Indigenous

Native Women's Association of Canada facing internal turmoil

The country’s oldest and most prominent Indigenous women’s organization is facing inner turmoil that threatens its future, according to former employees.

Board has received several letters raising concerns; Ontario association withdraws from group

Kaummajuk Holly Jarrett was fired from the Native Women's Association of Canada in April. She says there is a 'toxic' work environment inside the organization. (Submitted by Kaumajuk Holly Jarrett)

The country's oldest and most prominent Indigenous women's organization is facing inner turmoil that could threaten its future, according to former employees.

The Native Women's Association of Canada is facing a high rate of turnover while its board of directors has received several complaints in the past 17 months over what former employees say is a "toxic" work environment.

"I had two anxiety attacks because it was such a toxic workplace," said Kaummajuk Holly Jarrett, who joined the organization in January and was let go on April 3.

'It was overwhelming'

NWAC was founded in 1974 and through its Sisters in Spirit campaign tabulated one of the first comprehensive databases on murdered and missing Indigenous women and girls.

NWAC currently has about 42 employees. It had 23 in December 2016.

Eight employees remain with the organization today that were with NWAC in December 2016, shortly after executive director Lynne Groulx took over the position, according to a staff list provided to CBC News.

"When people start disappearing out of the offices, nobody was told what was happening; we all had to surmise and figure out what was going on. So I tried to keep to myself but it was overwhelming," said Jarrett, who believes about six people left NWAC during her time at the organization.

The NWAC board has also received at least five letters raising concerns about the current internal state of the organization since January 2017.

One letter to the board, sent on Jan. 13, 2017 and signed by Amy Nahwegahbow and Dan Peters — two senior managers with the organization at the time, alleged "mismanagement" of funds through the use of specific project dollars to create unrelated positions within NWAC.

The letter also alleged "dysfunctional dynamics" that create "favouritism and cliquishness" inside the organization.  

"The intensifying toxicity has created a culture of fear and is directly affecting staff work performance, morale and contributing to high stress," said the letter. 

NWAC hired an outside investigator to probe the allegations. The investigation determined there was no contravention of the organization's hiring and harassment policies.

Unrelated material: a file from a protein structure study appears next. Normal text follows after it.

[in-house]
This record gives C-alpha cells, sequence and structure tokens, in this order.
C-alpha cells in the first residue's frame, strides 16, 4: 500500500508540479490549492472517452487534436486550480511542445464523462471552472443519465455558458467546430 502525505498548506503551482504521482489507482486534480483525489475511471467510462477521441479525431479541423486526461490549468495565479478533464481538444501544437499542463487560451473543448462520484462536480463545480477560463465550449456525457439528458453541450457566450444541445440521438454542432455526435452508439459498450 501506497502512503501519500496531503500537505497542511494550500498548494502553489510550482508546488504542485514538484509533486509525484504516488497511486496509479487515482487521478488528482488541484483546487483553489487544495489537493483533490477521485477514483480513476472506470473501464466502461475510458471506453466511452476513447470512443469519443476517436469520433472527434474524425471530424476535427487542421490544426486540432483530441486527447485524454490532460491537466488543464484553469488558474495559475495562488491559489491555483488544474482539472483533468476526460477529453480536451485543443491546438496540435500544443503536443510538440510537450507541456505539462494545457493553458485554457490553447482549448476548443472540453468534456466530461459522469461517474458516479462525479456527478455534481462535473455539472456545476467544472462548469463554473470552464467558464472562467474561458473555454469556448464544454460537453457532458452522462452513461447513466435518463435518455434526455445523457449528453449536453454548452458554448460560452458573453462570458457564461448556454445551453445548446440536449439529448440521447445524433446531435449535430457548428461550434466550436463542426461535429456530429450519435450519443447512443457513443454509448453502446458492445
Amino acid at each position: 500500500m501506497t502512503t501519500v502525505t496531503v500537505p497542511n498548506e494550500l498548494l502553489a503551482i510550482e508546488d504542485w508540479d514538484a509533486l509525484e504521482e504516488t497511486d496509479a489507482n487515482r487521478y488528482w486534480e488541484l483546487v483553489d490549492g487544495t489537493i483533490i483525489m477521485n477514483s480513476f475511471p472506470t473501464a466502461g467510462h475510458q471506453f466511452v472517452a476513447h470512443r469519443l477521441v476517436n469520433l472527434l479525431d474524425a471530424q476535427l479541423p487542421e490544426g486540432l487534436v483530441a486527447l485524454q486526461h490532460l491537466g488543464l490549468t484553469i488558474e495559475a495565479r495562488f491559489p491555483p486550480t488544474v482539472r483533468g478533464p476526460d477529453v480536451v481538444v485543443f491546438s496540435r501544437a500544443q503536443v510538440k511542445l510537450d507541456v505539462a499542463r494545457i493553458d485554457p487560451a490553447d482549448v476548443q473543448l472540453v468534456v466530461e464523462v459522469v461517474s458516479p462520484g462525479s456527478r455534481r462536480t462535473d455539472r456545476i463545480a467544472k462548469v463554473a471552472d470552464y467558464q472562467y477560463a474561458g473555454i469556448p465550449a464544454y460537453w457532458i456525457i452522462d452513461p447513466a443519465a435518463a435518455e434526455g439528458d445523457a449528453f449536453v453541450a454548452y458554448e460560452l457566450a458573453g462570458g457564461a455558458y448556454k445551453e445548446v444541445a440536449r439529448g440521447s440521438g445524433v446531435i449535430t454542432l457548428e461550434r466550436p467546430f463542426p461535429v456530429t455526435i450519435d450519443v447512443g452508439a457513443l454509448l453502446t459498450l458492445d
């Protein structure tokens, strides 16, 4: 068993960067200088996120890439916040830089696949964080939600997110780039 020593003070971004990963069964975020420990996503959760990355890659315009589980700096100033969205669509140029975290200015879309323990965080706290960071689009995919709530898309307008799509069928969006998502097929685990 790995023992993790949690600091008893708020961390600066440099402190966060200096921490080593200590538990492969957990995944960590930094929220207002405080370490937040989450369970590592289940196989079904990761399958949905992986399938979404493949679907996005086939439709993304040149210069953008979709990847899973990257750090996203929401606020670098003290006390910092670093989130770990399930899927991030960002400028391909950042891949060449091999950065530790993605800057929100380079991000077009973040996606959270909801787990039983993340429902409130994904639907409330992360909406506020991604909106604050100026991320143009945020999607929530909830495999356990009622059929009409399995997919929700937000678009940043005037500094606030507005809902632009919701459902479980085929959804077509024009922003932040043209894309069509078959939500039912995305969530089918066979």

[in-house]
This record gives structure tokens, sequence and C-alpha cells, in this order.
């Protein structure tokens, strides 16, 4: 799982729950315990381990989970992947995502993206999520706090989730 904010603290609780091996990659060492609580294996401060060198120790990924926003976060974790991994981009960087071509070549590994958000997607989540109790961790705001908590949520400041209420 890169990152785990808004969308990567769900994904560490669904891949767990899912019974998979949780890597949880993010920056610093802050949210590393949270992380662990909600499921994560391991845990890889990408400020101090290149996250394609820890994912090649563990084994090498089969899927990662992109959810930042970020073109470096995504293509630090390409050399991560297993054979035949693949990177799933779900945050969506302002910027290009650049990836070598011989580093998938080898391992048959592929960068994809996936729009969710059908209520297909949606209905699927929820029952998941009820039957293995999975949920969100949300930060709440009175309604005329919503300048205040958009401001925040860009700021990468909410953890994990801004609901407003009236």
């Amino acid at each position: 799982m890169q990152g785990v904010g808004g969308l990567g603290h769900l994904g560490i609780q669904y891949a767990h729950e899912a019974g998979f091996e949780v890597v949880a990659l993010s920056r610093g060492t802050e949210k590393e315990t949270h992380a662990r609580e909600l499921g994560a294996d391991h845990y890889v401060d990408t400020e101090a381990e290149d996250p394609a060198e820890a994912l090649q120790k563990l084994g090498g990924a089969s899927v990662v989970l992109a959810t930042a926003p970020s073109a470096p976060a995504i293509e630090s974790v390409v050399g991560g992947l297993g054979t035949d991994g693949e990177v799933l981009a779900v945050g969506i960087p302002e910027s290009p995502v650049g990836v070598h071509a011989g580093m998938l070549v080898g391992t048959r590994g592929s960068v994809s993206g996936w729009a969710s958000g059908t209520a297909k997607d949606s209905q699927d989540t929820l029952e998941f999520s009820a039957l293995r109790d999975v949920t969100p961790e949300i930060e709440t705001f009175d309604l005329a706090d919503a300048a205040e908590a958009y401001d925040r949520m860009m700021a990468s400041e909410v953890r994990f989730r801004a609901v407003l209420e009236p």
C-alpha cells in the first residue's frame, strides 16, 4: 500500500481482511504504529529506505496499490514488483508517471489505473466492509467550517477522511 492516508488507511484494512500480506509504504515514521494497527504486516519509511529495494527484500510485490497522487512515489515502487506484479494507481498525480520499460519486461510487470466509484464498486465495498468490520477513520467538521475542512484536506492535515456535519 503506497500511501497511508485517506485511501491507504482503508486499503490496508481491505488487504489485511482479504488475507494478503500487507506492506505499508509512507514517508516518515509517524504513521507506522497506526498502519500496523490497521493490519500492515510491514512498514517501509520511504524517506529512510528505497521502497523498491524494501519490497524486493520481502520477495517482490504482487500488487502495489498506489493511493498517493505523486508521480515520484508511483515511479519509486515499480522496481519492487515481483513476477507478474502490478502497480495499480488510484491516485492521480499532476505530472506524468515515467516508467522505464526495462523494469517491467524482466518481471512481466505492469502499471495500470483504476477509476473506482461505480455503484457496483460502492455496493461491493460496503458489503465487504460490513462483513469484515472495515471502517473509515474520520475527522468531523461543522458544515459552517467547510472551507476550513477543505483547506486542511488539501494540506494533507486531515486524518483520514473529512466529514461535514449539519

Nahwegahbow and Peters are no longer with the organization.

Both signed indemnity agreements that legally prevent them from publicly criticizing the organization and they would not offer comment.

Jarrett was also asked to sign a similar agreement, but she refused and provided a copy to CBC News.

Indemnity agreements

Amy Ede, a former NWAC director of communications, said she signed an indemnity agreement.

"I can't speak negatively about NWAC upon departure," said Ede.

"I signed an agreement saying I had not faced any discrimination as an employee at NWAC."

Ede, who worked for about a year at NWAC, said she left in November 2017.

"I wished to leave NWAC, but I did not want to quit so we reached a mutual agreement that it was best we parted ways," said Ede.

Claudette Dumont-Smith was the former executive director of the Native Women's Association of Canada. (Facebook)

CBC News spoke with six previous employees, some of whom had signed indemnity agreements, and all similarly described what they called a toxic work atmosphere with a high rate of turnover inside the organization over the past 17 months.  

Claudette Dumont-Smith, a former six-year executive director of NWAC, said she fired only two people during her time at the organization and only one was asked to sign an indemnity agreement.

Dumont-Smith said she has been receiving numerous messages of concern from current and former NWAC employees about the state of the organization and its uncertain future.

"I am concerned about what is happening," she said. "It seems to me that things are getting worse."

Ontario association withdraws

The Ontario Native Women's Association (ONWA) sent a formal letter to NWAC last week announcing it would be withdrawing from the organization and would no longer have a representative on its board.

The NWAC board is comprised of members representing Indigenous women's groups from regions across the country. ONWA said the current NWAC leadership is no longer listening or taking meaningful financial or policy direction from board members.

Native Women's Association of Canada President Francyne Joe. (NWAC website)

"NWAC assumes to speak on behalf of all Indigenous women," said ONWA in an emailed statement to CBC News.

"It is clear that our visions, principles and strategic direction are not aligned." 

NWAC posted an open letter on its website on May 17 in response to ONWA's move and invited other Indigenous women's organizations in Ontario to submit applications to take its place.

CBC News requested an interview with NWAC President Francyne Joe but she has not been made available.

"As I'm sure you are aware, NWAC does not comment publicly on internal staffing issues or broader human resource matters," said NWAC spokesperson Joel Lamoureux, in an emailed statement.